Home Knowledge Central Bank Consults on ESMA’s Revised Collateral Diversification Requirements

Central Bank Consults on ESMA’s Revised Collateral Diversification Requirements

The Central Bank has published a Consultation Paper in which it proposes the introduction of additional rules (applicable to all UCITS) in respect of the credit quality of collateral received by UCITS.


On 20 December 2013, ESMA published a Consultation Paper on its proposal to grant UCITS money markets funds (MMFs) a derogation from the requirements of paragraph 43(e) of ESMA’s Guidelines on ETFs and other UCITS issues (Guidelines). Paragraph 43 (e) requires that all collateral used to reduce counterparty risk exposure should be sufficiently diversified in terms of country, markets and issuers. ESMA proposed that a UCITS MMF would be permitted to receive collateral of up to 100% of the UCITS’ net asset value in different transferable securities and money market instruments issued or guaranteed by an EU Member State, one or more of its local authorities, a third country, or a public international body to which one or more EU Member States belong, provided that:

  • Such a UCITS would receive securities from at least six different issues
  • Securities from any single issue would not account for more than 30% of the collateral received

ESMA subsequently published its final report which confirmed that all UCITS would be permitted to avail of the derogation set out in the initial Consultation Paper, subject to compliance with the conditions set out above. 

Central Bank Consultation Paper

On 28 July 2014 the Central Bank published a Consultation Paper outlining its concerns regarding the extension of the proposed derogation to all UCITS.  Its concerns derive mainly from the fact that, though the Guidelines require collateral received to be of “high quality”, high quality is not a defined term within the Guidelines. 

In light of this, the Central Bank believes that there are strong grounds for limiting the derogation set out in the Final Report to UCITS MMFs. However, such limitation would mean that Irish rules on UCITS collateral would be substantially different from those prevailing in other Member States. The Central Bank is therefore willing to approve the extension of the derogation to all UCITS, but, for the purpose of mitigating risk, the Central Bank is proposing the introduction of additional rules (applicable to all UCITS) in respect of the credit quality of collateral received by UCITS:

  • In determining whether collateral is of high quality (as required by the Guidelines) the UCITS must conduct an assessment prior to accepting the collateral which assessment takes into account:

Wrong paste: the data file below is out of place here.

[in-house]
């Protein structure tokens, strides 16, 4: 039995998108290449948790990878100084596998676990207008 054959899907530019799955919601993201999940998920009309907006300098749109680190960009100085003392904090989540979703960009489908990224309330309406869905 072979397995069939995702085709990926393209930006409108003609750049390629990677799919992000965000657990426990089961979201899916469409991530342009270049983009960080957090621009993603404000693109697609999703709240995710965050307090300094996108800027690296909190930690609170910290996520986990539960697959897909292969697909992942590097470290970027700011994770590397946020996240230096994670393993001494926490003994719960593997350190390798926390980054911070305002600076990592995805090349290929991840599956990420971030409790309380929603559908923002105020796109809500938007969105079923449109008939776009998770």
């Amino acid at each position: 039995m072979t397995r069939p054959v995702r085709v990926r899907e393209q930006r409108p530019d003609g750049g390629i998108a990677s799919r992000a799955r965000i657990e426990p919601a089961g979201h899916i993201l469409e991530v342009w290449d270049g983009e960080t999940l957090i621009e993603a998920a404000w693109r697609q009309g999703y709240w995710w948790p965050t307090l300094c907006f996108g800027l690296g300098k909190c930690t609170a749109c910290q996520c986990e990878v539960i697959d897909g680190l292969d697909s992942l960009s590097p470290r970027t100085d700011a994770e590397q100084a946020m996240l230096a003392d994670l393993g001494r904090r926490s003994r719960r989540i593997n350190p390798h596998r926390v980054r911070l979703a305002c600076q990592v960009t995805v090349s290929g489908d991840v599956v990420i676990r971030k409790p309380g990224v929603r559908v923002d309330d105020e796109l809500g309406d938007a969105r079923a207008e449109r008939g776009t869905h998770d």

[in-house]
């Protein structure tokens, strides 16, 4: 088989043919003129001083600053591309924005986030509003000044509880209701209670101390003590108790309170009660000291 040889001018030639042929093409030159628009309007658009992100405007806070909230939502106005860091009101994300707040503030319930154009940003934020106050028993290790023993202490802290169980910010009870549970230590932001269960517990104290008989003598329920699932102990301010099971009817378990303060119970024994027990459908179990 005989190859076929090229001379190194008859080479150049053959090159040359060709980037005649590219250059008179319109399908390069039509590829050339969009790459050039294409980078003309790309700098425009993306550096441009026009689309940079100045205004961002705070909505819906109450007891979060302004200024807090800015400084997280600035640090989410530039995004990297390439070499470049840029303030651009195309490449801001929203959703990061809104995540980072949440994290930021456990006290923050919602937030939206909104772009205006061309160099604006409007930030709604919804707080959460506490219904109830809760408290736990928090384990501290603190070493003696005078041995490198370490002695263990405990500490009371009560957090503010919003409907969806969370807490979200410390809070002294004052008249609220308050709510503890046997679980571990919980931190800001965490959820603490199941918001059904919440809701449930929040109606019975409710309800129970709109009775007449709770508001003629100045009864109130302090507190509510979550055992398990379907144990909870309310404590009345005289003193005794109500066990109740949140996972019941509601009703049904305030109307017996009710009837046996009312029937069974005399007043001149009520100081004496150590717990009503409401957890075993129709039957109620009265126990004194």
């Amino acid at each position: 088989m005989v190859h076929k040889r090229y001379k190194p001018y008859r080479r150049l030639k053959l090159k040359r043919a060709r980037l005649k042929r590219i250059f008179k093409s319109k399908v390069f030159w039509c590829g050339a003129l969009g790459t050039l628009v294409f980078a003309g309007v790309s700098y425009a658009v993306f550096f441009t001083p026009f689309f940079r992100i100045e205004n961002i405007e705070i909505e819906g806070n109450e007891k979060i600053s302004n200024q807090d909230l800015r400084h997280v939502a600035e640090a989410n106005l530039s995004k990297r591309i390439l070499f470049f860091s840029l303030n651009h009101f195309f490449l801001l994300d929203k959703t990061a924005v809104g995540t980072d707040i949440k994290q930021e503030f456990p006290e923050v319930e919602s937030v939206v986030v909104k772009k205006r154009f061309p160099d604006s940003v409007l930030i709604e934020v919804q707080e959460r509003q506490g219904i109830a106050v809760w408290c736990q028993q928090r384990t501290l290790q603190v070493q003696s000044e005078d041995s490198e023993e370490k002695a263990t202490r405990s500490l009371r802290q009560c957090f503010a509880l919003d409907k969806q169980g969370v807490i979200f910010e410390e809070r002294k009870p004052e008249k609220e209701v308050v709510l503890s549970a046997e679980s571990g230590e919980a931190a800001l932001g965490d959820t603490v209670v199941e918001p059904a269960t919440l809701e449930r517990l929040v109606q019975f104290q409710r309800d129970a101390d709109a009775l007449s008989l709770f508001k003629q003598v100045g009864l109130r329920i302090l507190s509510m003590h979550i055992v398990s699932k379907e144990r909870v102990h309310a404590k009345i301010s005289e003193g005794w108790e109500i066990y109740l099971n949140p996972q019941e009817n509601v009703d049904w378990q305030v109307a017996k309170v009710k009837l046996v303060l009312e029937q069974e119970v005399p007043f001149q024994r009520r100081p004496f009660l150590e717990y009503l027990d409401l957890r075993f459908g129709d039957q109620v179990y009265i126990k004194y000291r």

• The credit quality of the instrument
    • The nature of the asset class represented by the collateral
    • Any operational risk
    • Any other significant related counterparty risk
    • The liquidity profile of the collateral
  • Where the acceptance of the collateral would mean that the collateral issuer constituted more than 20% of the total collateral held by the UCITS, the UCITS must apply the additional resources which a prudent UCITS would apply to a more detailed assessment of the credit quality of that collateral.
  • The credit quality of already-accepted collateral should be monitored by a UCITS on an on-going basis. Additional resources will continue to be applied to the more frequent and more detailed re-assessment of collateral issuers who constitute more than 20% of the collateral of a UCITS.
  • Where there is evidence of deteriorating credit quality of collateral held, a UCITS must put into prompt action a plan to remedy its exposure to that collateral of deteriorating quality in an orderly manner and should prioritise the reduction of its exposure to any collateral counterparty representing more than 20% of the collateral held.
  • Unless the board of the management company / investment company, explicitly and specifically on each occasion a decision is to be made, decides otherwise, the UCITS will not accept as new or replacement collateral, or continue without a timely remediation plan to hold, any rated collateral which has not been awarded or does not continue to hold one of the two highest available ratings by each recognised credit rating agency that has rated the instrument.

The proposed rules will be published in the UCITS Rulebook which will consolidate the existing UCITS Notices, Guidance Notes and Policy Papers into a single document.

Questions for consideration

In the Consultation Paper the Central Bank requests that stakeholders provide a response to each of the following questions in particular:

    1. Do you agree that the concerns of the Central Bank outlined in the Consultation Paper are valid?
    2. Do you consider that the Central Bank should implement the ESMA Guidelines but limit the derogation from the collateral diversification requirements to UCITS money market funds?
    3. Do you agree with the proposed rules on the credit quality of collateral? Is there another way to achieve a satisfactory risk mitigation effect?

Consultation responses

All comments on the proposed rules and on the questions raised in 1. to 3. above should be submitted by email to [email protected] or in writing to:

Adoption of ESMAs revised guidelines on ETFs and other UCITS issues
Markets Policy Division
Central Bank of Ireland
Block D Iveagh Court
Harcourt Road
Dublin 2

The deadline for submission of comments is 17 October 2014.

It should be noted that all responses will be published on the Central Bank’s website. As a result, commercially confidential information should not be included in responses to the Consultation Paper.

Contributed by Niall Crowley